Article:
I know people reading this are probably saying, “Wait a second, you’re crying about the lack of climbing gyms when you were an hour’s drive from more sport climbing than all of California?”
And yes, it does sound kind of ridiculous. And if I would have been more excited to leave home in the first place, I think I would have been psyched. The problem was consistently finding similarly-motivated people to take me to said crags.
My first few times climbing outside in Spain were definitely interesting experiences. I quickly learned how to say words that had to do with climbing—like “belay,” “rope,” “draws,” slang like “drop knee” (which is bicicleta, not to be confused with “bicycle” in English), words for hold types, and how to properly cheer on a buddy. By the time I arrived in Granada (I spent my first month in Spain in another city), I was fairly conversational in climbing Spanish but nowhere near that level in actual Spanish. So once I got to the crag and found myself surrounded by people chatting in rapid-fire Spanish, I felt completely lost.
An example of this was the first time I climbed outside in Granada, when I ended up having to clean a route after dark. It would have been fine, but this route didn’t involve your usual cleaning procedure. Because the wall was overhung and right next to a river, I had to pass my rope through two nearly invisible leaver carabiners in order to prevent the rope from falling into the water from the top of the route. This was explained to me in the dark, while I was on the wall, in a very thick Andalusian accent, by a group of Spanish guys I had met that day. It took a while to clean that route.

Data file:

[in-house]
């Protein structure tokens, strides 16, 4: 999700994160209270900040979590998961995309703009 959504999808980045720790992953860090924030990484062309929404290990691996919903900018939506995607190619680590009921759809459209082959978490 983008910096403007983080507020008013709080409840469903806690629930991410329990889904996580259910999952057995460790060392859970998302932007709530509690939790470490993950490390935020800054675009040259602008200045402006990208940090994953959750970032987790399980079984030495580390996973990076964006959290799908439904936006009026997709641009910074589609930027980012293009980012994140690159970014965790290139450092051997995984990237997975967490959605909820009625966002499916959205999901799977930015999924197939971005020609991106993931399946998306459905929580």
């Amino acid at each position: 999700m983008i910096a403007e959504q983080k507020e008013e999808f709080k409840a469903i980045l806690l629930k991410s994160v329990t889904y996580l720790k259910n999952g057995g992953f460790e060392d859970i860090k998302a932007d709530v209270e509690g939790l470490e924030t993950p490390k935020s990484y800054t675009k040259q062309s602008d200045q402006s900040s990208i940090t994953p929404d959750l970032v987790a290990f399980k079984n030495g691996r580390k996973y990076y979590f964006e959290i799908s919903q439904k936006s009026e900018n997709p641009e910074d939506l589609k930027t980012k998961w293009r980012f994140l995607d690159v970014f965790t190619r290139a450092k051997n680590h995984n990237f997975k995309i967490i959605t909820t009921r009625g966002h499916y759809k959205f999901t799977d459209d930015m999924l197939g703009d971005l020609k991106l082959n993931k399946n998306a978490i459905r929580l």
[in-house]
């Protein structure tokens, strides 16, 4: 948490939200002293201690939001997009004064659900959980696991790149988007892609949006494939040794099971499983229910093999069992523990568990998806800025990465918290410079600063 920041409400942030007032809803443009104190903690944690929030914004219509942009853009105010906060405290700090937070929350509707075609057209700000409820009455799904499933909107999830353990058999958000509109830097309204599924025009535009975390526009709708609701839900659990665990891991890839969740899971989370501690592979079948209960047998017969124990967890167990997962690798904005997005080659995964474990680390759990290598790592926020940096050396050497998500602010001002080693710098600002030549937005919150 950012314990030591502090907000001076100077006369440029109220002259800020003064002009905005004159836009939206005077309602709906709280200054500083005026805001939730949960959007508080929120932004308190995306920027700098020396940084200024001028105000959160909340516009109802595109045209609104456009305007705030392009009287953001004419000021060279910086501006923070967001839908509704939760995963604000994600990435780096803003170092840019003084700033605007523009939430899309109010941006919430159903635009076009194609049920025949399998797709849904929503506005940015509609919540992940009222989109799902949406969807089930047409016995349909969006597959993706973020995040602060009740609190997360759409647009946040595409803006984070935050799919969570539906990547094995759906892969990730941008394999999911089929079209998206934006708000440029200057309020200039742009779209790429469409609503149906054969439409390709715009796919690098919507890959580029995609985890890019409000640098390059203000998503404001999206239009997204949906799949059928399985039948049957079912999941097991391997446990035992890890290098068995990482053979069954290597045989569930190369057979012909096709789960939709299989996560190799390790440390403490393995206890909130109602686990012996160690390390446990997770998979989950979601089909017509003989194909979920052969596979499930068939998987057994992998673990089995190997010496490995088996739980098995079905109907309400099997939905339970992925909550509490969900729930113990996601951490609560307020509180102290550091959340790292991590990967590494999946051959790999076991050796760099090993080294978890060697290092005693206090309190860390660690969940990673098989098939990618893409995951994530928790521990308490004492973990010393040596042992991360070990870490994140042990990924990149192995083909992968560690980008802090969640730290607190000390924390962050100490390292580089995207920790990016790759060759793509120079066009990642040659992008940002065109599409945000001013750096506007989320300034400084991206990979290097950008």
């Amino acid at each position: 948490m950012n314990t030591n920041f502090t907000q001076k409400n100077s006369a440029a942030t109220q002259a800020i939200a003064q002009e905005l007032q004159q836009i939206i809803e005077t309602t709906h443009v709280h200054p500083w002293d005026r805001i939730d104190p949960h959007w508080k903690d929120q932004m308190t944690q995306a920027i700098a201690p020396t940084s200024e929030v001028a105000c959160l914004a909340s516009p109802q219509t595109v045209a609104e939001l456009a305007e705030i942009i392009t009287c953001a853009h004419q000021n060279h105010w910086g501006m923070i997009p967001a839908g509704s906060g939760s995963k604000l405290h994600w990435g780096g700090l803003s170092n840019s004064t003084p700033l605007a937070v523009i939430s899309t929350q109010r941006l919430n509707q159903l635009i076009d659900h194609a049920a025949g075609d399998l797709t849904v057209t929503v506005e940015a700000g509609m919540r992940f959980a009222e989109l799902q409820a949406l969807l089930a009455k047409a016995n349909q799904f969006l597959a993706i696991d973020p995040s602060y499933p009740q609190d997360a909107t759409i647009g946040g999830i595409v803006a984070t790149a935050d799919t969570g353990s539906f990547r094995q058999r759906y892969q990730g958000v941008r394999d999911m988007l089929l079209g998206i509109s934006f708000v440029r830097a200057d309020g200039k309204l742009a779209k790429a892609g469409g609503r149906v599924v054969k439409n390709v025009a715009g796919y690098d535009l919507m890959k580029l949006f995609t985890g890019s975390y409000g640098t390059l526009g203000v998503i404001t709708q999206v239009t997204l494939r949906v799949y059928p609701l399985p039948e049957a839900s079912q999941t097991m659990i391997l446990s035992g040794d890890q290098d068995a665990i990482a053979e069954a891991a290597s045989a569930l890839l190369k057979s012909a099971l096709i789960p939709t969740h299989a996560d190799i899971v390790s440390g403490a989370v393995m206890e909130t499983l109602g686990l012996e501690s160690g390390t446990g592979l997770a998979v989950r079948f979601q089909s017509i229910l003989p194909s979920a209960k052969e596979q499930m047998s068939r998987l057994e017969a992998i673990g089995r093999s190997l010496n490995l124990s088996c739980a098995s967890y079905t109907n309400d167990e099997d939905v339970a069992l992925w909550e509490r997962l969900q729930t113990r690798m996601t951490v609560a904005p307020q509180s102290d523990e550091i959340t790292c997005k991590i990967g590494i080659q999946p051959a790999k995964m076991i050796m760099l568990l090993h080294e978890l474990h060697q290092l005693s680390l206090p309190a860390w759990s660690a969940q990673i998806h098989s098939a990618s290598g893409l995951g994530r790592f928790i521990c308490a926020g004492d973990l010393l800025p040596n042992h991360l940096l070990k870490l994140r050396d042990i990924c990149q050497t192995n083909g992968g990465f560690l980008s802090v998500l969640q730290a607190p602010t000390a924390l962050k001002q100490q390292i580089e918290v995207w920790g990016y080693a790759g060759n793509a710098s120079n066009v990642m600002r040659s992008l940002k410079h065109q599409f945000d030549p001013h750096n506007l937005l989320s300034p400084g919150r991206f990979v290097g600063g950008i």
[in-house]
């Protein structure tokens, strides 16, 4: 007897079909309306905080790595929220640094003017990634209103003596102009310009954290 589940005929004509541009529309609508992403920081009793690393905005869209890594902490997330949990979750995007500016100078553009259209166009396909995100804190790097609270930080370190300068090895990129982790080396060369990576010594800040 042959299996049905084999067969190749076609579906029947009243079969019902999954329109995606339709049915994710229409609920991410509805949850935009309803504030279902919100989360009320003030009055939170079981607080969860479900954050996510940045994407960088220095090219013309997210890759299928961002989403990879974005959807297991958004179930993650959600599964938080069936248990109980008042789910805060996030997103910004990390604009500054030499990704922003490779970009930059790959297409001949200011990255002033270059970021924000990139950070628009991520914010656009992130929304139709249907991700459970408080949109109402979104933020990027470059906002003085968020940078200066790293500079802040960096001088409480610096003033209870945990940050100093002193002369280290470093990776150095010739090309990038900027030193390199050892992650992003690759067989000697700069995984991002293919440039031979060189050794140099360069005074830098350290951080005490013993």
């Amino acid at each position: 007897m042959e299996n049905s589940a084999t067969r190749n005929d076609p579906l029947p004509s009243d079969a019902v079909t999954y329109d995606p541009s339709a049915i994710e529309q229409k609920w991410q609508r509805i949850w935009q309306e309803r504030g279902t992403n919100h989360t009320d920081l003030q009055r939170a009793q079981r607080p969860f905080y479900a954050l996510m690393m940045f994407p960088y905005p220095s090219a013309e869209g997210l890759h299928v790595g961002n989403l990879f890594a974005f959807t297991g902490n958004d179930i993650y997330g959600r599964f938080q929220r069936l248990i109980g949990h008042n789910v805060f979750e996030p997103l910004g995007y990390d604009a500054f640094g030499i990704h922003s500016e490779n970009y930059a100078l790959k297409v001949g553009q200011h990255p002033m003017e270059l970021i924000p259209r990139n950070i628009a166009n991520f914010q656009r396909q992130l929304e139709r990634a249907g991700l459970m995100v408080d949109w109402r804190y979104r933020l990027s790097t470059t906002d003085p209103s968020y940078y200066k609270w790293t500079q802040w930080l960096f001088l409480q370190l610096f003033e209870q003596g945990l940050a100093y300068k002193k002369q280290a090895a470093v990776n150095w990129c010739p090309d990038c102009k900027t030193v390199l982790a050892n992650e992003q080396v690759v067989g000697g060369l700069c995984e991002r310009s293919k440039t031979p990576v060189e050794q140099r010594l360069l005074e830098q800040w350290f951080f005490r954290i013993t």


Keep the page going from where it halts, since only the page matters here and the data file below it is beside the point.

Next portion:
One of my friends had a project at a crag called La Cueva de Archidona. I ended up spending a lot of time there, and it was there that I finally found my own project. I remember the first visit—hiking up through the olive tree grove up to the base of the cave, and then setting down our gear in the half-soil, half-bird-poop mixture that covered the ground and gave the crag a very distinct smell. My friends were rebolting the classic Kallisté (8c), a beautiful 40-meter line that went straight up a 45-degree overhung face. They pointed out a other few lines to me—some warm ups, a 7b, and a 7c+ that I couldn’t finish. Towards the end of the day I started eyeing a line with pre-hung draws that started on a black, nearly featureless face, then passed through a small roof onto a techy, slightly overhung section with a few tufas. It was 8b, a line called Silvergirl.
I proceeded to torment my belayer for about an hour, falling over and over at the third clip. I didn’t get any farther that day, and I saw that route as something I was just playing around on to see how far I could get. I hadn’t been training or even climbing consistently for about two months, and the 5.13a’s were feeling pretty impossible, let alone 5.14a.
Still, next time we went to Archidona, I asked for another epic belay. I’m still not sure what compelled me to get on it again. It was partly because it looked like a fun line, and partly because I knew it scared me and I wanted to challenge myself. I couldn’t stop myself from getting on it.